Indigenous fund for community-based environmental monitoring
In December 2017, the governments of Canada and Alberta renewed their commitment to provide clear and scientifically-rigorous information about the environmental impacts of oil sands development in northeastern Alberta. This commitment also called for greater collaboration with representatives from local Indigenous communities to encourage Indigenous involvement in monitoring priorities and decisions.
The Government of Canada has committed up to $2 million annually to develop capacity for community-based environmental monitoring in the oil sands region that is designed and led by Indigenous communities. This new funding opportunity will build capacity and provide an opportunity for community leadership in environmental monitoring design and implementation.
Environmental monitoring involves the systematic collection of samples and specimens from the air, water and land to determine the extent of impacts on the natural ecosystems and habitats. Requirements are to be established by the community and based on their priorities. They can consider the impact of oil sands development in relation to ongoing or proposed resource development in the oil sands region.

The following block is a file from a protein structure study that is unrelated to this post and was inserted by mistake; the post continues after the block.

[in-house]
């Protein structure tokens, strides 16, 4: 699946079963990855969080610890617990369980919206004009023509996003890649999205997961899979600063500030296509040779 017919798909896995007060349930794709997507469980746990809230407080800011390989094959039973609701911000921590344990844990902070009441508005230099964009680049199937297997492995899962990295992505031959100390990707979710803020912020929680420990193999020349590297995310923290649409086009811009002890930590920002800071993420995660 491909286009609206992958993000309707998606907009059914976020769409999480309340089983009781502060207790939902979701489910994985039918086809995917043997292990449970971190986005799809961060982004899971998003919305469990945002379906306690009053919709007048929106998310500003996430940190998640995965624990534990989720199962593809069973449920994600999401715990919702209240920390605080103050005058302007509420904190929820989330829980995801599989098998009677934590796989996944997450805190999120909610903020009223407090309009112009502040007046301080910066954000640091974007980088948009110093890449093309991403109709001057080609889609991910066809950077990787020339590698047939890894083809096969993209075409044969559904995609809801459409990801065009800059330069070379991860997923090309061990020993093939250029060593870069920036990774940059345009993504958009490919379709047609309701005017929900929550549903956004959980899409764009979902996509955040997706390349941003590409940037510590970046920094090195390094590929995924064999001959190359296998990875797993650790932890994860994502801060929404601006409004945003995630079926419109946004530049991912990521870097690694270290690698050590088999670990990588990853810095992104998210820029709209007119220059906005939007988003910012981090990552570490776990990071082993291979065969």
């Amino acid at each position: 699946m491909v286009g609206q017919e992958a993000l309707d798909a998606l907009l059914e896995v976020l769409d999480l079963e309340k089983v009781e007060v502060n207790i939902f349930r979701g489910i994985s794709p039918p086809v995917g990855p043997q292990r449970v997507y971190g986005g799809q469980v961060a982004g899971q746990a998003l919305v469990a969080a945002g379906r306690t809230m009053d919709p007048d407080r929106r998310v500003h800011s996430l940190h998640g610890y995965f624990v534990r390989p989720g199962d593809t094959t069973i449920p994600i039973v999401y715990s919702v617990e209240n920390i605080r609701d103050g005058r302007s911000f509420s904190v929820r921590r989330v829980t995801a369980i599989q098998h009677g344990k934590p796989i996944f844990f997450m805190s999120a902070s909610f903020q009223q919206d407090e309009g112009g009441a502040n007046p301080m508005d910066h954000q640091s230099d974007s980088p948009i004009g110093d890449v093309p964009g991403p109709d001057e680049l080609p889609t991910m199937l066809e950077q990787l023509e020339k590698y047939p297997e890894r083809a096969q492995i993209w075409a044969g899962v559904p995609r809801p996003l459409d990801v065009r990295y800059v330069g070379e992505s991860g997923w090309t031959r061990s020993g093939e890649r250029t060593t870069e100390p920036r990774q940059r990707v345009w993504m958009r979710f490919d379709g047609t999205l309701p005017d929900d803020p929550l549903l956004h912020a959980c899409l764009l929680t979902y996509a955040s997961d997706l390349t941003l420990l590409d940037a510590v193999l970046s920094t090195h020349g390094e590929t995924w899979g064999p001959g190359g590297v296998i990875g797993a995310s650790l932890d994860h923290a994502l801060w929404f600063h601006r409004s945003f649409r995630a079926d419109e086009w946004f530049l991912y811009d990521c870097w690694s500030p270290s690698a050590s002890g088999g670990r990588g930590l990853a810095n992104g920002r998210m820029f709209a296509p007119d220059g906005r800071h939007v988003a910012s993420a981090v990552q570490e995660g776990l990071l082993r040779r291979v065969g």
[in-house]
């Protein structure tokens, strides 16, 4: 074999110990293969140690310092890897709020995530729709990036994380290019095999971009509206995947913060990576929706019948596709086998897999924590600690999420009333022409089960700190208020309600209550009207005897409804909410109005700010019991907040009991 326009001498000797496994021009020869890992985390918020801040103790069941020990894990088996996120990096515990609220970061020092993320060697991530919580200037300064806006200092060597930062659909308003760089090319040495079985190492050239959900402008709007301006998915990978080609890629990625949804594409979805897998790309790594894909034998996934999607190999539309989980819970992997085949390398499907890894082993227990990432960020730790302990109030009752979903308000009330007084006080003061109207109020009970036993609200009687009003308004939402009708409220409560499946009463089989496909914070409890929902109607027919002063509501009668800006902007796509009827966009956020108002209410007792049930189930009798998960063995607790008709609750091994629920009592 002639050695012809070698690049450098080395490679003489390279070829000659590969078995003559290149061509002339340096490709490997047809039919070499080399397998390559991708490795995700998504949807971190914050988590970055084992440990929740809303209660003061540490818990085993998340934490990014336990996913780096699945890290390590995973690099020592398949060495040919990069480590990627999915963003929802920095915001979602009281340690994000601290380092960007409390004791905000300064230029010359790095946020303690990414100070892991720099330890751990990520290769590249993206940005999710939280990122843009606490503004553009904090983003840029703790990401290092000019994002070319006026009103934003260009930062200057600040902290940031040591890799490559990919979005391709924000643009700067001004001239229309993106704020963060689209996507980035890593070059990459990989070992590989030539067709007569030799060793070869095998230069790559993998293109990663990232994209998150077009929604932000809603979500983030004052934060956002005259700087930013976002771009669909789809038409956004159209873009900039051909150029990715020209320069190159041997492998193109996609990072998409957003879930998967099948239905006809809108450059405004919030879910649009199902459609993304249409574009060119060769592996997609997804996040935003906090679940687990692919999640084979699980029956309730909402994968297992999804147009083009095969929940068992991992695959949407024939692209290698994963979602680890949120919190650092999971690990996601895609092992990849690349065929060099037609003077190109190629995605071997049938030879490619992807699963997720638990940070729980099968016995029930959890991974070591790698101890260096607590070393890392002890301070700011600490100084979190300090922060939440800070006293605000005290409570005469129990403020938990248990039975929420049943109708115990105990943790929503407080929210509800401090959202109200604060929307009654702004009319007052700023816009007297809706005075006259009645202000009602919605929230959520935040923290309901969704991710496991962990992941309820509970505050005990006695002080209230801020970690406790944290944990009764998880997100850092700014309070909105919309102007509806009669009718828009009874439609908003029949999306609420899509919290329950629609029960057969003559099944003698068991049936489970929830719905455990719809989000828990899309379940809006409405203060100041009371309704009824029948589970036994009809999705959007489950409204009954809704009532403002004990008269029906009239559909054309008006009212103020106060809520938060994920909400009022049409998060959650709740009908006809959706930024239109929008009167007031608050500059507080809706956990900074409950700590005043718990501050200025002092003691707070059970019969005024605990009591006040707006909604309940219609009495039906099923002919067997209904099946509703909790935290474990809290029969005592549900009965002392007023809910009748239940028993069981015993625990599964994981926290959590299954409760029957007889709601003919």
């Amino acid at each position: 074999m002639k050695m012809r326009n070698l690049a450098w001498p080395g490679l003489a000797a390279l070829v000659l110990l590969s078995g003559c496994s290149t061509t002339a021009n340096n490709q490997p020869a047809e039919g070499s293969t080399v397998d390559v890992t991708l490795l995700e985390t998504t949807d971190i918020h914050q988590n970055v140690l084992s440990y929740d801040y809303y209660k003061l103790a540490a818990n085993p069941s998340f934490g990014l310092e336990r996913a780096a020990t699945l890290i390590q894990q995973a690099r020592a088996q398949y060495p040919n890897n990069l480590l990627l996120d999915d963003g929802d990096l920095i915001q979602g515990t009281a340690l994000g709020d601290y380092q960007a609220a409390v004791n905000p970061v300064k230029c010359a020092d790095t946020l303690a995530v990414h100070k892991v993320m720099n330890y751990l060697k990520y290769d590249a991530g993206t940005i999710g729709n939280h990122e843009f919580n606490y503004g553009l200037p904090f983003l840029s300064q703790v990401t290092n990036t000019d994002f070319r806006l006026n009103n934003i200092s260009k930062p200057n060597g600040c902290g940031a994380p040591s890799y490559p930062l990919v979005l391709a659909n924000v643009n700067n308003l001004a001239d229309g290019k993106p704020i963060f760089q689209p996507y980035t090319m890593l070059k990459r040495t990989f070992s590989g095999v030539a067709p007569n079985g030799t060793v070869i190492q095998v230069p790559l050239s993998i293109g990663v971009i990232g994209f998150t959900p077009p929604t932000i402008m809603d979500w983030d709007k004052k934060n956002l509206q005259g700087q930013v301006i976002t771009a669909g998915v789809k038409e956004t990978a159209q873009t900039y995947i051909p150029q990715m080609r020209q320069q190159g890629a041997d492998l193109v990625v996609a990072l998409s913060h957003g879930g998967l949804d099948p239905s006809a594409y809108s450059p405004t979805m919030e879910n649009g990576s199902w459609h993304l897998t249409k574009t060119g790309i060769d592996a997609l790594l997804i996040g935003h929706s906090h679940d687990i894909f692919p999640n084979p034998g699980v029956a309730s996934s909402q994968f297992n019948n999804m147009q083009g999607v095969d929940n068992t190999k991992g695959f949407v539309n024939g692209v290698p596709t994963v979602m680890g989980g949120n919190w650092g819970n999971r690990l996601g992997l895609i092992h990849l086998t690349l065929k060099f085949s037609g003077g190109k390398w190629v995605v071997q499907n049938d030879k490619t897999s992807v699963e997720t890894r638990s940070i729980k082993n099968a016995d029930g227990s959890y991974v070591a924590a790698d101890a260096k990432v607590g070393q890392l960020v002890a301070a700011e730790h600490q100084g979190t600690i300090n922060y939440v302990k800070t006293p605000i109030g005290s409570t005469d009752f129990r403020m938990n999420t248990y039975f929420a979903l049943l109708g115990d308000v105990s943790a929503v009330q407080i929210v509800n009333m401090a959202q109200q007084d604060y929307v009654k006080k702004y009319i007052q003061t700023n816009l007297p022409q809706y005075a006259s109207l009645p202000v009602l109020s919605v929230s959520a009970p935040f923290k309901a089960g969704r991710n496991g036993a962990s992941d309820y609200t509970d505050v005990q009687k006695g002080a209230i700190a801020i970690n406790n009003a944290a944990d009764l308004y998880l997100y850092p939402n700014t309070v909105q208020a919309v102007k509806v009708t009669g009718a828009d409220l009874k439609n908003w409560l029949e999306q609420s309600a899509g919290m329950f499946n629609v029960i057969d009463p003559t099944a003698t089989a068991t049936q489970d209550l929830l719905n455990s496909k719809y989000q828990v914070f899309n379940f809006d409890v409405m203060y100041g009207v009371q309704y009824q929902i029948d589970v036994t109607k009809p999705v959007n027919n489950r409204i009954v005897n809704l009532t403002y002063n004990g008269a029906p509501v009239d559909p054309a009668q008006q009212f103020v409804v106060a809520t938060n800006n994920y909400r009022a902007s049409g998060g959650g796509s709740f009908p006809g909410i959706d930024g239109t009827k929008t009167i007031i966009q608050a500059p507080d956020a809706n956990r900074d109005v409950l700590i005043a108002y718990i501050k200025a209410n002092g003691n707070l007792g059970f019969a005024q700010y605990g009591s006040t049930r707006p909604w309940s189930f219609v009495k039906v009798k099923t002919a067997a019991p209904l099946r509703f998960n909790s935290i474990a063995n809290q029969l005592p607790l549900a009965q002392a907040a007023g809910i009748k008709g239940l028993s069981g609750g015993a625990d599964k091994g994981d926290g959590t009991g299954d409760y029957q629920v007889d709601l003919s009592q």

The total amount of funding available under this program is $1,850,000 for 2018 to 2019 fiscal year. A project can run from one to three years and it is expected that funding will be in the range of $150,000 per year. However, consideration will be given to projects whose costs are higher or lower than this amount.
Indigenous communities are eligible to receive funding through the program if:
- they are located within the oil sands monitoring (OSM) program boundaries (defined by provincial oil sands deposits layer) or
- they have a designated interest in the OSM area (defined by the 160-km interim buffer under the Alberta Environment and Parks’ Métis Harvesting Policy 2010).
See list of eligible communities
Athabasca Chipewyan First Nation
Beaver Lake Cree Nation
Bigstone Cree Nation
Chipewyan Prairie Dene First Nation
Cold Lake First Nation
Dene Tha' First Nation
Driftpile Cree Nation
Duncan's First Nation
Fort McKay First Nation
Fort McMurray First Nation
Frog Lake First Nation
Heart Lake First Nation
Horse Lake First Nation
Kapawe'no First Nation
Kehewin Cree Nation
Little Red River Cree Nation
Loon River First Nation
Lubicon First Nation
Mikisew Cree First Nation
Onion Lake Cree Nation
Peerless Trout First Nation
Saddle Lake Cree Nation
Sawridge First Nation
Sucker Creek First Nation
Swan River First Nation
Tallcree First Nation
Whitefish (Goodfish) Lake First Nation
Whitefish Lake (Atikameg) First Nation
Woodland Cree First Nation
Buffalo Lake Métis Settlement
East Prairie Métis Settlement
Elizabeth Métis Settlement
Fishing Lake Métis Settlement
Gift Lake Métis Settlement
Kikino Métis Settlement
Peavine Métis Settlement
MNA Region 1
MNA Region 2
MNA Region 5
MNA Region 6
Métis Nation of Alberta Locals
#116 West Parkland
#125 Fort Chipewyan
#1886 & #2085 Edmonton